Legit Music Festival Fashion Advice

Oh April, the time of year where every fashion blog and website claims to be an expert on what to wear and take to a music festival yet fails miserably. As soon as I see a romper or designer picnic blanket recommended I know that author has never attended a music festival, nor likely an outdoor concert.

Now I don’t claim to be some sort of expert and hey, you may be double-jointed and find wearing a romper and peeing in a steaming hot porta-potty easy, but here’s my tips for attending a music festival:

1. Read the FAQ. Before you start packing, see what you’re allowed to pack and what the festival organizers suggest. Many do not allow umbrellas, even the small travel type. Quite a few do not allow detachable lens cameras, glo-sticks, or chairs of any height . The festival planners will be able to let you know if there’s access to drinking water, shade, lockers, charging stations, and more.

2. Expect a lot of Sun. Even if the festival is in a grove of trees, expect to be doused with a ton of sun. Bring a floppy hat, large sunglasses, a bandanna you can dip in water to cool off or tie around your neck to protect it, wear sunscreen and bring more. I like the spray sunscreen because it doesn’t have to be rubbed in and you can spray as you walk to the next stage performance. The higher the better – I can wear SPF 50 for an entire festie weekend and still go home with a tan. Seriously, nothing ruins a festival experience faster than a raging sunburn.

The sun not only can exhaust you, but it can also quickly exhaust your electronics. Keep your phone out of the sun and bring a charger for a long hot festie day will sap your battery. Don’t expect to find an outlet; plan ahead with a pre-charged battery backup or bring a solar charger. Do note that many festivals have poor cell reception, so have a Plan B if your original idea for organizing with friends involve texts.

3. Prepare to Walk. You can easily walk a half mile from your campsite to see a performance, and walk five miles in just a couple hours around the festival grounds. Not only that, the ground will be bumpy, can have sharp grass or rocks, very well will be muddy or dusty. Wear shoes that are comfortable for long spans of time. I wear old boots with new insoles, but a pair of desert boots, sneakers with arch support, athletic sandals or a canvas slip-on with a good insole will also do well. Bring a second pair of shoes in case your first pair gets wet or ruined, and bring socks (you may find them dorky looking but may be glad to have them Day 2 after Day 1 gave you blisters or sunburn).

4. Pack to Dance. And to walk, and drink beer or water, to chat, to eat an arepa while racing across the grounds to catch up with your friends, to use a porta potty. Use a bag that can handle all that without cramping your style. Fanny packs are back and great for day fests or places that don’t need a lot of equipment to be comfortable for long spans of time. For longer festivals far from camp, consider a small backpack or a crossbody that doesn’t dig into your shoulders when completely full.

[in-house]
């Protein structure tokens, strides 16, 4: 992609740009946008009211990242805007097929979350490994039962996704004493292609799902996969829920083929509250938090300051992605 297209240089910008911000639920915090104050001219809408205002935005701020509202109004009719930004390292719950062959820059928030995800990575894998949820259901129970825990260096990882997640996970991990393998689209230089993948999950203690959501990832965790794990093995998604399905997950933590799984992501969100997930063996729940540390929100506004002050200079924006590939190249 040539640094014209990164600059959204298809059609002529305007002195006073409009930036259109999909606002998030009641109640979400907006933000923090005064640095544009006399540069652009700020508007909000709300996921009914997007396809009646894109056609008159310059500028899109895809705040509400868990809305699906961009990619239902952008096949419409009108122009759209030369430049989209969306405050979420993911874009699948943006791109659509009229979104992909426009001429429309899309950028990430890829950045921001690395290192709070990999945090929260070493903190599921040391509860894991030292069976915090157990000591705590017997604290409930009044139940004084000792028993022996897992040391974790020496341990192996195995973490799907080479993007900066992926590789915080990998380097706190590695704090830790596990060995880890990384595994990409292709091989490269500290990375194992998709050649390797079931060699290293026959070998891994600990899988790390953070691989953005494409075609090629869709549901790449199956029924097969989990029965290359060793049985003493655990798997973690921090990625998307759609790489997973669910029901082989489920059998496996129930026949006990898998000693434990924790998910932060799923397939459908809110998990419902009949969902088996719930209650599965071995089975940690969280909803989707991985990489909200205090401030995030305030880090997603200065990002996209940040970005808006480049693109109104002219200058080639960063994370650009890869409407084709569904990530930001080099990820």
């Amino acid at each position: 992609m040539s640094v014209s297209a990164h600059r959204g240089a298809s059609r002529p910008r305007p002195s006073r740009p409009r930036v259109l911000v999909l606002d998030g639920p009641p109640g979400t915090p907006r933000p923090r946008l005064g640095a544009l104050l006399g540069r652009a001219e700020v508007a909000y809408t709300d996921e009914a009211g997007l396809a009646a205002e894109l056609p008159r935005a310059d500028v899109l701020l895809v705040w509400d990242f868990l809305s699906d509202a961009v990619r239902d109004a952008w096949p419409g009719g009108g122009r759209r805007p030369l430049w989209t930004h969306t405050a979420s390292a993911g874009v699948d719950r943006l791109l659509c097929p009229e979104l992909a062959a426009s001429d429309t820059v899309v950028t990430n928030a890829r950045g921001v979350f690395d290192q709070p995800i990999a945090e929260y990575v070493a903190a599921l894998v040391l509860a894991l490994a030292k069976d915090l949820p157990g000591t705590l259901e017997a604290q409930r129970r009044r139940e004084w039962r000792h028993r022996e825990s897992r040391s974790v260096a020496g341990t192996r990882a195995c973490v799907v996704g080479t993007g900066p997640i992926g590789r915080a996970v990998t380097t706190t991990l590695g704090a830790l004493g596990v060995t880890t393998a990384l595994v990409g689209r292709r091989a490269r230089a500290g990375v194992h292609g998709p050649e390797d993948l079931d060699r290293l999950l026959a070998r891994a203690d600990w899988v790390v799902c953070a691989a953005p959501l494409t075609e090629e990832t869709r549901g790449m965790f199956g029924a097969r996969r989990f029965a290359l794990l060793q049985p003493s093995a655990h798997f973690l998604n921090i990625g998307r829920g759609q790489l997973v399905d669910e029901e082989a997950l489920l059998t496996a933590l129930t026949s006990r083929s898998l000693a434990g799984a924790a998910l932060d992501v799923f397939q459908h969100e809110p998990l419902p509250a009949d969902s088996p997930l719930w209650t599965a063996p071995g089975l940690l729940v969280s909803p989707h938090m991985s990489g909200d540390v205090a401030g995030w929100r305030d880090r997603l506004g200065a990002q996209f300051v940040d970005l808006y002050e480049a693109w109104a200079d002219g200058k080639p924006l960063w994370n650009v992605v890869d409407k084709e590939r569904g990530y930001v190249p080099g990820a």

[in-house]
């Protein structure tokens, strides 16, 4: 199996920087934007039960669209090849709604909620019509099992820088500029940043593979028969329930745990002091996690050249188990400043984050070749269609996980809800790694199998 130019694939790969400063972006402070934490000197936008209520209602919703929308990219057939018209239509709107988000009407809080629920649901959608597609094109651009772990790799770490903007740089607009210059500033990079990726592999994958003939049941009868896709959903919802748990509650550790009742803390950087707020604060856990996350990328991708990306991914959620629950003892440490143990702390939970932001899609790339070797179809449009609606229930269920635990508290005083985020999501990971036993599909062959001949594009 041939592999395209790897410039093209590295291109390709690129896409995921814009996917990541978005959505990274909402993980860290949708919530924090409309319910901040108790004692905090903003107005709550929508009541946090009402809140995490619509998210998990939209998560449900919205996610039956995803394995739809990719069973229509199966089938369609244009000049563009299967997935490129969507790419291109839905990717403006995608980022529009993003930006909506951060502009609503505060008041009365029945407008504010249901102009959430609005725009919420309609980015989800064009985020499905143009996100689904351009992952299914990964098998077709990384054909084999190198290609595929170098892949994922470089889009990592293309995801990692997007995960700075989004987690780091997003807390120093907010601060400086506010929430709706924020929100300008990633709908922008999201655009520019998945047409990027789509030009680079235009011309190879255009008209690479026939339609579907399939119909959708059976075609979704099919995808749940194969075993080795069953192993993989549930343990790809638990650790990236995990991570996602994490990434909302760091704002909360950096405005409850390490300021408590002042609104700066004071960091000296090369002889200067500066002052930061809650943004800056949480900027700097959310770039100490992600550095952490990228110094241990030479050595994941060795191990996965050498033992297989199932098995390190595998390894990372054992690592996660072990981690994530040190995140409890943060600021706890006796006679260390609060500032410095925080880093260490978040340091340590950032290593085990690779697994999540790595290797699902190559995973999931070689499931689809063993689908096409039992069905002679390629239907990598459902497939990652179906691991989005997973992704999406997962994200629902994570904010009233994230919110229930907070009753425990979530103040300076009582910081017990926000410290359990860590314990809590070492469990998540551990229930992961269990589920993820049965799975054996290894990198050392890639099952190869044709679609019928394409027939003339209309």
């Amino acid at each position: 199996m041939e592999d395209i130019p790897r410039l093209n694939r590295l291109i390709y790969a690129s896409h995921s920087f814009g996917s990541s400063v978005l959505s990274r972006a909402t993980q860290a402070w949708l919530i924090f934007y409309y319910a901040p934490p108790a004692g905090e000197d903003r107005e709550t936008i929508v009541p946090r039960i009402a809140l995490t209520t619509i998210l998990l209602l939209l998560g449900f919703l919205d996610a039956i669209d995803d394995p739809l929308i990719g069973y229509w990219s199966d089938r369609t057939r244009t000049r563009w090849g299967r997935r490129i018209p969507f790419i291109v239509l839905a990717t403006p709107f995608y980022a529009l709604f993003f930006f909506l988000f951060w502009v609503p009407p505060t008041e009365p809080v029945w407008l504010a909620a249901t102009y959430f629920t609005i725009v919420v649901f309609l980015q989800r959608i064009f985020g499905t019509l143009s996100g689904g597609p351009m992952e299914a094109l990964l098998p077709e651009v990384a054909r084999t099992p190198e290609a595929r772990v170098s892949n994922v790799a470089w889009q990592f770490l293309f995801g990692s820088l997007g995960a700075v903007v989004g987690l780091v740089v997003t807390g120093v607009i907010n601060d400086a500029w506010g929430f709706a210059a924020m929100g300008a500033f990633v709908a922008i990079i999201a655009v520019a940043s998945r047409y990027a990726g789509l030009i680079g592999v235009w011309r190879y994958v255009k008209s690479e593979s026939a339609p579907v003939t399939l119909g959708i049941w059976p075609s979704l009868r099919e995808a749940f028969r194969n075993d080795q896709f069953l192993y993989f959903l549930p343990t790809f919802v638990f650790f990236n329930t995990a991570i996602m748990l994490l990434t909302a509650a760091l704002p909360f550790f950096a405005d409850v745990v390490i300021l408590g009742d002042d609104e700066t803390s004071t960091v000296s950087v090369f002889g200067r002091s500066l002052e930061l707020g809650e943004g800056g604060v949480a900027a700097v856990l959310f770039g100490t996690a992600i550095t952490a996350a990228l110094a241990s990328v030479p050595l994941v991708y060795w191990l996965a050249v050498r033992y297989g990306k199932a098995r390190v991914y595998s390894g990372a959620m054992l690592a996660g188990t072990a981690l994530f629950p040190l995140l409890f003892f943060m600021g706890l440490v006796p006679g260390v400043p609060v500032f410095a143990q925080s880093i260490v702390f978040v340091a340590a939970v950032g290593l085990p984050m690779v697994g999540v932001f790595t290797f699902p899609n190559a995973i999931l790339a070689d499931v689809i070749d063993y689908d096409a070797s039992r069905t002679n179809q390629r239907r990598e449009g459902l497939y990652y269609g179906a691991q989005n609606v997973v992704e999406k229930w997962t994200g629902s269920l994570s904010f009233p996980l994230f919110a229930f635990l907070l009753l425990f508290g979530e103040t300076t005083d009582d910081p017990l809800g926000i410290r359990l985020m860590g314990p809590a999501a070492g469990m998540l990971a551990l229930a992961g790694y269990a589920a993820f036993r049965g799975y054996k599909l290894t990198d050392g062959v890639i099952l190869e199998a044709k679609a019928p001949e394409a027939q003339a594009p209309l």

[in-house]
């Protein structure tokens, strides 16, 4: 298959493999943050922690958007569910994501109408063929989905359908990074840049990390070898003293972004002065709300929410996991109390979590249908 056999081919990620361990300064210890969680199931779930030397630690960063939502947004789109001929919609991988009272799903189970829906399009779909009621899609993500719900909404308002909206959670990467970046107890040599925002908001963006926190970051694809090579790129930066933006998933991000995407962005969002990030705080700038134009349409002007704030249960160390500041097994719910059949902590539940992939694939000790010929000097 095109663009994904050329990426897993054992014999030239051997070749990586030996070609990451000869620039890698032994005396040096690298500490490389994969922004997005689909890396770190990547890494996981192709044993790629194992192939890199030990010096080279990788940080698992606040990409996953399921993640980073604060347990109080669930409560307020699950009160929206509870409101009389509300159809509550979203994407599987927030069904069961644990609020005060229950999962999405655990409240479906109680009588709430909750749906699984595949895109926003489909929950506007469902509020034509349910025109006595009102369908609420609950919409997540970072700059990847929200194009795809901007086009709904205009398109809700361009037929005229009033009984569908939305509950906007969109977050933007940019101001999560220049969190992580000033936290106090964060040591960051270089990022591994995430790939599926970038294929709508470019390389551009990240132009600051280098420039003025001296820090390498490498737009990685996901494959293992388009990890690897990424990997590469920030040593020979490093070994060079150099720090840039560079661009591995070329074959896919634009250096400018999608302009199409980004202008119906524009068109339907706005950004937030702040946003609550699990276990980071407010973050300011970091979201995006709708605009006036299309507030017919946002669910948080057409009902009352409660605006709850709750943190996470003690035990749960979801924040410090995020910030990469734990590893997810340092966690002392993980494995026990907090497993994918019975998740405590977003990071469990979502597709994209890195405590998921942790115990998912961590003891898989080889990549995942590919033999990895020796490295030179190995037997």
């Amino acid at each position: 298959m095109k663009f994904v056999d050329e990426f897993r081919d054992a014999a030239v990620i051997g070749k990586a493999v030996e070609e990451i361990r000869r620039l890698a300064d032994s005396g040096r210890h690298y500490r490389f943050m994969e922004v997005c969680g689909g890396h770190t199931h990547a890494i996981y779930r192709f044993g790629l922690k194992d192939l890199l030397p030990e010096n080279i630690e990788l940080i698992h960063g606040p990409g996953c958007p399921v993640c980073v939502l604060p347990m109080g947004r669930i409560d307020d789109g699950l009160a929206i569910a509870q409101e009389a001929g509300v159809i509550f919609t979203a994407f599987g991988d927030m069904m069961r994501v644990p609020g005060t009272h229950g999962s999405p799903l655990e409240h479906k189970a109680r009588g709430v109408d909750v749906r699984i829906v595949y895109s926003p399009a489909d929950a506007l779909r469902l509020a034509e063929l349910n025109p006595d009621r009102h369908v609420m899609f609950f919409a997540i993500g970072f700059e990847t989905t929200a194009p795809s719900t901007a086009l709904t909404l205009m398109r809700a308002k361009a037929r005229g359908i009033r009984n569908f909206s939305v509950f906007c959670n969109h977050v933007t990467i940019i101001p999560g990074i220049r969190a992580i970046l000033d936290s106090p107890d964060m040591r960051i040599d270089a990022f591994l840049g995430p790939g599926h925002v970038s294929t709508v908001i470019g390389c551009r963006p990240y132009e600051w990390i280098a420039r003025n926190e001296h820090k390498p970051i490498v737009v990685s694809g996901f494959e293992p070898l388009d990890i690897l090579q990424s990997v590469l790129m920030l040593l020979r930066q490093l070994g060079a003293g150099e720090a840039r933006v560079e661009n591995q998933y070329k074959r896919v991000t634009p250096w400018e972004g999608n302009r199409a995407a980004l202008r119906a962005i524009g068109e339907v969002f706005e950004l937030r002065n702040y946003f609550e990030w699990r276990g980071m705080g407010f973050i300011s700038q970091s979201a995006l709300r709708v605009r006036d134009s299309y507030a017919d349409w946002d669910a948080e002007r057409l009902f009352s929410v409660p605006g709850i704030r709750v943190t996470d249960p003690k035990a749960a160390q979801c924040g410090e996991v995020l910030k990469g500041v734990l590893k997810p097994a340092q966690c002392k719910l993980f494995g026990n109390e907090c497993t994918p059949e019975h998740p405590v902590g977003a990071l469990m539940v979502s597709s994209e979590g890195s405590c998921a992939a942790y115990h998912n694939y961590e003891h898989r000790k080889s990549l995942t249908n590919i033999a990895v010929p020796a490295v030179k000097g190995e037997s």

5. Leave Designer at Home. A stranger may accidently step on your Karen Walker sunnies and your Design Within Reach throw blanket may get lost in a muddy mosh pit. A festival is a place where people dance and mosh and run and do it all while on little sleep and often lots of alcohol or drugs. Protect your much-loved items and leave them home; a festival is a perfect place for a chic DIY tie-dye bedsheet and truck stop sunglasses.

6. Stay Hydrated. Bring a water container – be it a Camelbak backpack with bladder or a reusable bottle, make sure whatever you have can hold at LEAST 22 ounces and you refill it often. Dehydration can happen quickly when you’re in the sun, heat, drinking, and dancing. Protect yourself, and keep the fun times going with regular water replenishment.

7. Prepare for Porta Potties. No rompers, no overalls, no jumpsuits unless you don’t mind stripping naked in a hot overflowing porta potty with a broken lock. Sundresses are awesome; slip a pair of bike shorts underneath to prevent chafing and to provide modesty when sitting on the ground. I like looser beat up denim shorts that look better with the dirt of the day and don’t stick to sweaty skin.

Along with that, tuck some toilet paper and maybe some Clorox wipes in your bag so if you encounter a grody or unstocked porta potty, you're set.  I put a little of each in Ziploc baggies; if my friend is holding my bag while I go in, I just grab a bit of each and tuck in my bra strap so my hands are free.

8. Have fun! The fashion mags and sites will lead you to believe that a visit to Coachella or Bonnaroo is the sartorial moment of the year. Yes, some may treat it as such, but the rest of us dress to enjoy the real purpose of the festival – the music. Go ahead and wear fun jewelry or a boho-inspired tunic or a cut up band tee shirt, but dress in a way that doesn’t require you to check your reflection every hour, lets you run and dance and lie in the grass and sit in the dirt. I promise you, the majority of the people at the festival won’t care what you’re wearing, they’ll care more about how you’re feeling and enjoying the event!

For more about music festivals, feel free to visit my previous posts:

 

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